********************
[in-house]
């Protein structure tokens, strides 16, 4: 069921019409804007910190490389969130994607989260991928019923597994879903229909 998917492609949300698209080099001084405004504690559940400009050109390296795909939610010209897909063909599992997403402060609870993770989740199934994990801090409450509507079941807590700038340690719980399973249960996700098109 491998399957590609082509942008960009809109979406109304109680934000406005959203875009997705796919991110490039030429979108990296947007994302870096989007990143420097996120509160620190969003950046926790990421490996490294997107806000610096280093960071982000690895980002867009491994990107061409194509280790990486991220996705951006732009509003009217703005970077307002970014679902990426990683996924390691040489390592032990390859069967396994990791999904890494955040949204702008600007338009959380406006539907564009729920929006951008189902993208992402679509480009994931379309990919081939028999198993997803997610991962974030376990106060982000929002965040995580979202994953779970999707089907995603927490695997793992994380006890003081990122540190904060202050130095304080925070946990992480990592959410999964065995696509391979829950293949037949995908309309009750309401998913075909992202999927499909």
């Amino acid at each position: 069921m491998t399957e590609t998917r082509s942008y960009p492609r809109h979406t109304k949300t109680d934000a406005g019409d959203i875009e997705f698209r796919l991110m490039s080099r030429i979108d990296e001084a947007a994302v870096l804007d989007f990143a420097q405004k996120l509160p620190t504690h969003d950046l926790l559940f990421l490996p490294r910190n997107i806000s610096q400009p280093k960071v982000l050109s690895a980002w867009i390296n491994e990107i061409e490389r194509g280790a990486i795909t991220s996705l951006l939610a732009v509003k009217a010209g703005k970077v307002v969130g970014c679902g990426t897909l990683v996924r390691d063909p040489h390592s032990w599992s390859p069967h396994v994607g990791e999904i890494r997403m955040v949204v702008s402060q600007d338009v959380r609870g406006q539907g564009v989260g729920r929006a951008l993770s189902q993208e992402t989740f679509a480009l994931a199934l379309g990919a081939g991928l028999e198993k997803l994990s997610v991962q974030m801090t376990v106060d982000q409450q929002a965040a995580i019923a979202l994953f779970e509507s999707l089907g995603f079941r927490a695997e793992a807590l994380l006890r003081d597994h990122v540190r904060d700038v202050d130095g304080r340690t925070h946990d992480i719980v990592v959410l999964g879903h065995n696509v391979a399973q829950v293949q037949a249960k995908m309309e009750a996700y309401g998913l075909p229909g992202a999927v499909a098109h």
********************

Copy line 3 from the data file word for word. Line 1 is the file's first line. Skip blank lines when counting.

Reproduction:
């Amino acid at each position: 069921m491998t399957e590609t998917r082509s942008y960009p492609r809109h979406t109304k949300t109680d934000a406005g019409d959203i875009e997705f698209r796919l991110m490039s080099r030429i979108d990296e001084a947007a994302v870096l804007d989007f990143a420097q405004k996120l509160p620190t504690h969003d950046l926790l559940f990421l490996p490294r910190n997107i806000s610096q400009p280093k960071v982000l050109s690895a980002w867009i390296n491994e990107i061409e490389r194509g280790a990486i795909t991220s996705l951006l939610a732009v509003k009217a010209g703005k970077v307002v969130g970014c679902g990426t897909l990683v996924r390691d063909p040489h390592s032990w599992s390859p069967h396994v994607g990791e999904i890494r997403m955040v949204v702008s402060q600007d338009v959380r609870g406006q539907g564009v989260g729920r929006a951008l993770s189902q993208e992402t989740f679509a480009l994931a199934l379309g990919a081939g991928l028999e198993k997803l994990s997610v991962q974030m801090t376990v106060d982000q409450q929002a965040a995580i019923a979202l994953f779970e509507s999707l089907g995603f079941r927490a695997e793992a807590l994380l006890r003081d597994h990122v540190r904060d700038v202050d130095g304080r340690t925070h946990d992480i719980v990592v959410l999964g879903h065995n696509v391979a399973q829950v293949q037949a249960k995908m309309e009750a996700y309401g998913l075909p229909g992202a999927v499909a098109h």